But with a bio-sand water filter, you DIY yourself, you can reuse parts to match your needs as events unfold.
For example, you can make a toilet, off-grid shower, or clothes washer with just a few tiny tweaks.
They’re also MUCH easier to repair.
Just think of modern cars. It used to be you could fix them yourself with chop-and-change parts.
Now a microchip breaks and it’s game over.
Compare that to the Cubans who are still driving models from the 1950s to today.
That’s why it’s good to ask yourself. “Can I use this for something else?”. If so, congratulations. It may just save your skin in a pinch. Especially if you can make it yourself from salvaged supplies that are plentiful in a disaster zone.
This is the adaptable part of S.C.A.R.
What’s more? Put all these together and you get something truly amazing that’s…
#4 – Resilient to The Point of Insanity…
However, to illustrate this, I’ll first have to digress to a story from WW2. Between an American David and a German Goliath.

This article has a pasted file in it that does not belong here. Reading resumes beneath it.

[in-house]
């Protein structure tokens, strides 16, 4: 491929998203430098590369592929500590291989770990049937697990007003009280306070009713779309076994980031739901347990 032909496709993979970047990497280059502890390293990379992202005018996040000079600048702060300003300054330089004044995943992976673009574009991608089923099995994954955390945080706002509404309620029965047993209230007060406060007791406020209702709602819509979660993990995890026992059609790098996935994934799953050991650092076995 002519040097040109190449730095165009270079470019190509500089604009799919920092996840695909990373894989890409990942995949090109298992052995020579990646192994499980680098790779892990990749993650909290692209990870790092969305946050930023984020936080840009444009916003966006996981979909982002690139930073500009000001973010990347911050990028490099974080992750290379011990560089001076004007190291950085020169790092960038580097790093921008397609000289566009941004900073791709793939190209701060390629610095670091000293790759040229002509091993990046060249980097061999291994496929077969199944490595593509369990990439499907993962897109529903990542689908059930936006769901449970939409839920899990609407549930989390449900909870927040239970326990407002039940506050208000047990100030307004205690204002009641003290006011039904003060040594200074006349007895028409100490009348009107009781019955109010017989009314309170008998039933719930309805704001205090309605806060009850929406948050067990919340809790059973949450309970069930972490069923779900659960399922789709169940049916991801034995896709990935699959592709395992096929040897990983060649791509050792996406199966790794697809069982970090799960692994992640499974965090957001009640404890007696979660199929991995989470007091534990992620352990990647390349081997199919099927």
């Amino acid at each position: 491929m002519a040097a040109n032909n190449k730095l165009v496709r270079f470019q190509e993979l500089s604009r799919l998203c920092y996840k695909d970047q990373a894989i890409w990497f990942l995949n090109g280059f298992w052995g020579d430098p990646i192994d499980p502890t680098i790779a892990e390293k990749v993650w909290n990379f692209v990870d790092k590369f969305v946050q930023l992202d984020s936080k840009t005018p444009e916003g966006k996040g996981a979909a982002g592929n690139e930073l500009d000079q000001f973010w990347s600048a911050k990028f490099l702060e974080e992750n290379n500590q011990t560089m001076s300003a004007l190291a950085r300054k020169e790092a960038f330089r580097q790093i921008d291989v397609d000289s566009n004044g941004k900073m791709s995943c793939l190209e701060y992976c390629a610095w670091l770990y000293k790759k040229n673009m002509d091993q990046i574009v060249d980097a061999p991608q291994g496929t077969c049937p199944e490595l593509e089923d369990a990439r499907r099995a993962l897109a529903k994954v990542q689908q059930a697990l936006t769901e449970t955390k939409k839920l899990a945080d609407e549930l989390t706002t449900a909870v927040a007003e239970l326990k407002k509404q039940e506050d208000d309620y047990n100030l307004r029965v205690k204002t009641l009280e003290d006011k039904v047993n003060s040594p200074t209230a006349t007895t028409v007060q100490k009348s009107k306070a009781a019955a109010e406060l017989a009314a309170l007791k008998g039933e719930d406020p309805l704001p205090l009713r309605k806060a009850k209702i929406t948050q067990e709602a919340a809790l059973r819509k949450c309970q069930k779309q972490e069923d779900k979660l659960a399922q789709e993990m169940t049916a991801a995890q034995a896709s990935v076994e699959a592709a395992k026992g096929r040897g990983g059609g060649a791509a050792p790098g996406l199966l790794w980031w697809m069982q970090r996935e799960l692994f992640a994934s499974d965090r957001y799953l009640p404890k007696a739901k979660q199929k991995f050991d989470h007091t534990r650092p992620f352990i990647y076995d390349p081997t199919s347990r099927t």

It was mythical; the way soldiers spoke of it…
As if there was a monster in the woods, ready to pounce and invincible to allied firepower.
This mythical beast was the German Tiger Tank.
The height of technology for its day, with its heavy armor and gun, it could annihilate almost any allied opponent while being near-immune to return fire…
On paper, it was invincible.
But as the war progressed, the Tiger showed its true colors…
You see, it was a very complex tank, with specialized components. This meant its parts were hard to replace.
This also meant the Tiger was hard to fix. Oftentimes left to rot by the roadside after a malfunction.